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Clinics (Sao Paulo). Dec 2012; 67(12): 1365–1371.
PMCID: PMC3521797

The perception of sleep quality in kidney transplant patients during the first year of transplantation

Abstract

OBJECTIVE:

Poor sleep quality is one of the factors that adversely affects patient quality of life after kidney transplantation, and sleep disorders represent a significant cardiovascular risk factor. The objective of this study was to investigate the prevalence of changes in sleep quality and their outcomes in kidney transplant recipients and analyze the variables affecting sleep quality in the first years after renal transplantation.

METHODS:

Kidney transplant recipients were evaluated at two time points after a successful transplantation: between three and six months (Phase 1) and between 12 and 15 months (Phase 2). The following tools were used for assessment: the Pittsburgh Sleep Quality Index; the quality of life questionnaire Short-Form-36; the Hospital Anxiety and Depression scale; the Karnofsky scale; and assessments of social and demographic data. The prevalence of poor sleep was 36.7% in Phase 1 and 38.3% in Phase 2 of the study.

RESULTS:

There were no significant differences between patients with and without changes in sleep quality between the two phases. We found no changes in sleep patterns throughout the study. Both the physical and mental health scores worsened from Phase 1 to Phase 2.

CONCLUSION:

Sleep quality in kidney transplant recipients did not change during the first year after a successful renal transplantation.

Keywords: Quality of Life, Sleep, Renal Transplantation

INTRODUCTION

Sleep disorders are more common in patients with chronic kidney disease (CKD) undergoing dialysis (1,2) than in the general population (3). Successful renal transplantation is expected to correct most abnormalities of CKD and significantly improve the patients' health-related quality of life (HRQoL) (4-7), but some studies have demonstrated that sleep disorders do not always improve after transplantation (6-9).

The sleep quality and quality of life of kidney transplant recipients are known to be affected by several factors, such as social-demographic variables, comorbidities, psychiatric disorders, and other physical conditions, including tobacco use, uremia, malnutrition, and anemia (10). Sleep-related disorders have become a focus of interest for research due to increasing evidence of an association between cardiovascular disturbances and sleep apnea-hypopnea syndrome (11,12). In addition, studies have suggested that sleep disorders are closely linked to physical, psychological and social well-being (13) and cognitive function (14,15).

Detecting the presence of sleep disorders after successful renal transplantation and obtaining a better understanding of this outcome is thus very important due to its impact on patient HRQoL, the perception of changes in lifestyle and well-being and the adherence to treatment.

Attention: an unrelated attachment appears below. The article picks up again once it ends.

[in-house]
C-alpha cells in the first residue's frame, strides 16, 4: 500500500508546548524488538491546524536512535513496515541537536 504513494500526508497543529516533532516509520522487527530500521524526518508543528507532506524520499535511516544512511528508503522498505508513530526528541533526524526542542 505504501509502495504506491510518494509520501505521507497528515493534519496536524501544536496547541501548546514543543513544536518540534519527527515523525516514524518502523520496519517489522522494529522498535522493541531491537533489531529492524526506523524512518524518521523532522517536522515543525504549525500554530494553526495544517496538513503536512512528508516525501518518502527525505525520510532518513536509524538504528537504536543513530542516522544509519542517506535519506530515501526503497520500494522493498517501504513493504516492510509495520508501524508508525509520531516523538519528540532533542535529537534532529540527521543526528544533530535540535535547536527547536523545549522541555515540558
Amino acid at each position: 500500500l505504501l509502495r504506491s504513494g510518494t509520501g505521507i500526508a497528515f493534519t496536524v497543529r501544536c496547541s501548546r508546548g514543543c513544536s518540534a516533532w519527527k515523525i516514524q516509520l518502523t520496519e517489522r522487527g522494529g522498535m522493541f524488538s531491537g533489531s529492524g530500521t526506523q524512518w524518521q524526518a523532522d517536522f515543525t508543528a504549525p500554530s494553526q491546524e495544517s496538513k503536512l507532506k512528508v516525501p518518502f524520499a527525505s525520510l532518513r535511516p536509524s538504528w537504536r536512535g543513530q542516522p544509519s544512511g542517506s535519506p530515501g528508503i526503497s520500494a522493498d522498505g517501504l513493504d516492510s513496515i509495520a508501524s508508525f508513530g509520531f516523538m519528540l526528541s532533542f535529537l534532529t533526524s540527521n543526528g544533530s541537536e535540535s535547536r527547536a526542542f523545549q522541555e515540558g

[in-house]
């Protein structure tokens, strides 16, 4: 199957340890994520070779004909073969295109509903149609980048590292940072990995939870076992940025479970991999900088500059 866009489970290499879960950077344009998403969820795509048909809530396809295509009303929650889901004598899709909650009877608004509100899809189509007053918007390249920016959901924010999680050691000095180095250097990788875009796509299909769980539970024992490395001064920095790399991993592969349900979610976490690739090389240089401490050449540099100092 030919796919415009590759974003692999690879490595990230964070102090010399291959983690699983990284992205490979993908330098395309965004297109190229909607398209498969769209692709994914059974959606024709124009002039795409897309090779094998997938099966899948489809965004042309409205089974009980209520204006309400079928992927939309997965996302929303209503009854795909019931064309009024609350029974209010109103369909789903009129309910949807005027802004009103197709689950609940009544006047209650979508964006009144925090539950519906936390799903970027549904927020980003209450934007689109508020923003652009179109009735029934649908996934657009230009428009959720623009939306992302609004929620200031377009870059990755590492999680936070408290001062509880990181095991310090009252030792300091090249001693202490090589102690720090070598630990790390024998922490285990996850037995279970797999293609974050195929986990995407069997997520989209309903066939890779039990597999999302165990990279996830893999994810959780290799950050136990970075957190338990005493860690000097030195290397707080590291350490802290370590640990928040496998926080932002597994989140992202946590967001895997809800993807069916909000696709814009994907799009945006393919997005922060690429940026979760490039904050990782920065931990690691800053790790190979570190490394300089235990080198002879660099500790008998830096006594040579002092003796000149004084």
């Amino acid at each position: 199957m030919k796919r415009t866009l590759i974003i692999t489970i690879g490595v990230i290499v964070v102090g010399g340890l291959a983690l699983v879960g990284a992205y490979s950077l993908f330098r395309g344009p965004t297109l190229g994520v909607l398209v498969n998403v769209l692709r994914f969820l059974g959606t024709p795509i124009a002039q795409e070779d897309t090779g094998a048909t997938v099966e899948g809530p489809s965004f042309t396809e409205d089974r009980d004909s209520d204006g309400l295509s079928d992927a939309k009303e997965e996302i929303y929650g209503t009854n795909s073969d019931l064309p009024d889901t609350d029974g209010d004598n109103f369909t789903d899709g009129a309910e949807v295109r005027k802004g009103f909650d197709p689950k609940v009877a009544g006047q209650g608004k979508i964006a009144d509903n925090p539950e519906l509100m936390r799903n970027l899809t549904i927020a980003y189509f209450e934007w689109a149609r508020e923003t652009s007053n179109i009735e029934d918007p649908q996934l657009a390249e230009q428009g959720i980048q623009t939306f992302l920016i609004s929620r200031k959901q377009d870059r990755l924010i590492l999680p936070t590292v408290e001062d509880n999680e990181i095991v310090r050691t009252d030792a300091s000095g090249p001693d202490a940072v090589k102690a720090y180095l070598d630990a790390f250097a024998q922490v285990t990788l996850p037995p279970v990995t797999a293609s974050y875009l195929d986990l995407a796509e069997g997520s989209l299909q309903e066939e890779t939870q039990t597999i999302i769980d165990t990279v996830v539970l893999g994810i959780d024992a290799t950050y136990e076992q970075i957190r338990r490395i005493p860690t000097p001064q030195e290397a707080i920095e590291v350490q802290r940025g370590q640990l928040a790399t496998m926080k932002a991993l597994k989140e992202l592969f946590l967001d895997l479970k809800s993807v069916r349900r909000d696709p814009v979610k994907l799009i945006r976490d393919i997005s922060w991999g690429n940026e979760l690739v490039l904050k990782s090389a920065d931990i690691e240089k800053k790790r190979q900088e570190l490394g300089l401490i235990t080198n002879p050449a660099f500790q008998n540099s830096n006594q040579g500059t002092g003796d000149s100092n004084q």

Therefore, the present study was conducted to prospectively assess sleep quality and HRQoL in kidney transplant recipients at two time points after a successful transplantation. We examined patients during the initial phase (3-6 months post-transplant) and at the second year post-procedure to determine whether there had been changes in sleep quality over time after transplantation. This is a relevant issue because sleep disorders are highly prevalent in patients with chronic kidney disease and are associated with increased cardiovascular risk in addition to having a negative impact on the quality of life of this population.

PATIENTS AND METHODS

Patients who received kidney transplants at the Renal Transplantation Service of Hospital das Clínicas of University of São Paulo School of Medicine (HC/FMUSP) from January 1st to December 31st, 2008, were selected to participate in this study.

Eligible patients were individuals 18 years of age or older who had undergone renal transplantation in the past three to six months, had stable renal function with creatinine clearance above 40 mL/min, and who agreed to participate in the study by signing the informed consent form. Patients who were hospitalized within 30 days of inclusion, night-shift workers, patients with active infection, patients who were previously diagnosed with depression, and patients who declined to participate in any phase of the study were excluded.

At inclusion, information was collected about patient age, gender, race, educational background (years of schooling), marital and employment status and medical history. Information on the presence of comorbidities, type of donor, time on dialysis, and laboratory data was retrieved from the patients' hospital files.

All patients were interviewed on two occasions: between the third and the sixth month after transplantation and between the 12th and the 15th month after transplantation. On both occasions, the following variables were assessed: sleep quality using the Pittsburg Sleep Quality Index (PSQI); quality of life perception using the Short-Form Health Survey (SF-36); the presence of anxiety or depression using the Hospital Anxiety and Depression (HAD) scale; and patient self-care ability using the Karnofsky scale.

Quality of sleep

The PSQI is a self-administered questionnaire that evaluates sleep quality over the past month. It contains 19 questions regarding subjective sleep quality, latency, duration, efficacy, disorders, use of sleep medications, and daily sleep problems. Each component is assessed on a 0 to 3 scale, generating a global score between 0 and 21; higher scores indicate lower sleep quality.

The PSQI identifies two groups of patients: poor sleepers (PSQI>5) and good sleepers (PSQI<5). A global score >5 indicates that the person is a poor sleeper and has severe difficulties in at least two areas or moderate difficulties in more than three areas (16-18). In this study, patients with a score equal to or below 5 were considered as having normal sleep patterns.